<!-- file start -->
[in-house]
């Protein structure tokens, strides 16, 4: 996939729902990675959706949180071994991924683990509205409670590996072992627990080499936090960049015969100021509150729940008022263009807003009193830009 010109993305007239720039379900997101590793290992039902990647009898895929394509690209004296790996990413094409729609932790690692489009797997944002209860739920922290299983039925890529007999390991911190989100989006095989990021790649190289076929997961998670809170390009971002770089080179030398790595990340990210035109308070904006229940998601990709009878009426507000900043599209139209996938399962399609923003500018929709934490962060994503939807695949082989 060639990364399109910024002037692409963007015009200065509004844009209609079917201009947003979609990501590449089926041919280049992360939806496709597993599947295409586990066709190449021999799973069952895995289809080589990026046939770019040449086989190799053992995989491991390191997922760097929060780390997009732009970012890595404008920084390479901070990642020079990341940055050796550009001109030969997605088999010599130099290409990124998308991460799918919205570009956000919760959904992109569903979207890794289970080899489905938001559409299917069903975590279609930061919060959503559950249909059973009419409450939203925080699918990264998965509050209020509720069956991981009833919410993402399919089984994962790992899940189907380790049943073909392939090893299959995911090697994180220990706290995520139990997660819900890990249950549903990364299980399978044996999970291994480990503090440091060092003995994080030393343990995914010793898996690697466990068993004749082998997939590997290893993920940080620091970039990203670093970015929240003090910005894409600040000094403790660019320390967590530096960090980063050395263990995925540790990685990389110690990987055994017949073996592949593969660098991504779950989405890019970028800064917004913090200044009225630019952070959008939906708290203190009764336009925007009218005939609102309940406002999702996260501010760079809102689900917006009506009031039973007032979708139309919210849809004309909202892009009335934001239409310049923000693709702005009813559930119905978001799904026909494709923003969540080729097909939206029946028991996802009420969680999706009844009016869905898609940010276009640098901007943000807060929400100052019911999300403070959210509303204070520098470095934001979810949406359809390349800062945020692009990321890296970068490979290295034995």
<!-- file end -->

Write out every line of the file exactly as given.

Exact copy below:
[in-house]
């Protein structure tokens, strides 16, 4: 996939729902990675959706949180071994991924683990509205409670590996072992627990080499936090960049015969100021509150729940008022263009807003009193830009 010109993305007239720039379900997101590793290992039902990647009898895929394509690209004296790996990413094409729609932790690692489009797997944002209860739920922290299983039925890529007999390991911190989100989006095989990021790649190289076929997961998670809170390009971002770089080179030398790595990340990210035109308070904006229940998601990709009878009426507000900043599209139209996938399962399609923003500018929709934490962060994503939807695949082989 060639990364399109910024002037692409963007015009200065509004844009209609079917201009947003979609990501590449089926041919280049992360939806496709597993599947295409586990066709190449021999799973069952895995289809080589990026046939770019040449086989190799053992995989491991390191997922760097929060780390997009732009970012890595404008920084390479901070990642020079990341940055050796550009001109030969997605088999010599130099290409990124998308991460799918919205570009956000919760959904992109569903979207890794289970080899489905938001559409299917069903975590279609930061919060959503559950249909059973009419409450939203925080699918990264998965509050209020509720069956991981009833919410993402399919089984994962790992899940189907380790049943073909392939090893299959995911090697994180220990706290995520139990997660819900890990249950549903990364299980399978044996999970291994480990503090440091060092003995994080030393343990995914010793898996690697466990068993004749082998997939590997290893993920940080620091970039990203670093970015929240003090910005894409600040000094403790660019320390967590530096960090980063050395263990995925540790990685990389110690990987055994017949073996592949593969660098991504779950989405890019970028800064917004913090200044009225630019952070959008939906708290203190009764336009925007009218005939609102309940406002999702996260501010760079809102689900917006009506009031039973007032979708139309919210849809004309909202892009009335934001239409310049923000693709702005009813559930119905978001799904026909494709923003969540080729097909939206029946028991996802009420969680999706009844009016869905898609940010276009640098901007943000807060929400100052019911999300403070959210509303204070520098470095934001979810949406359809390349800062945020692009990321890296970068490979290295034995």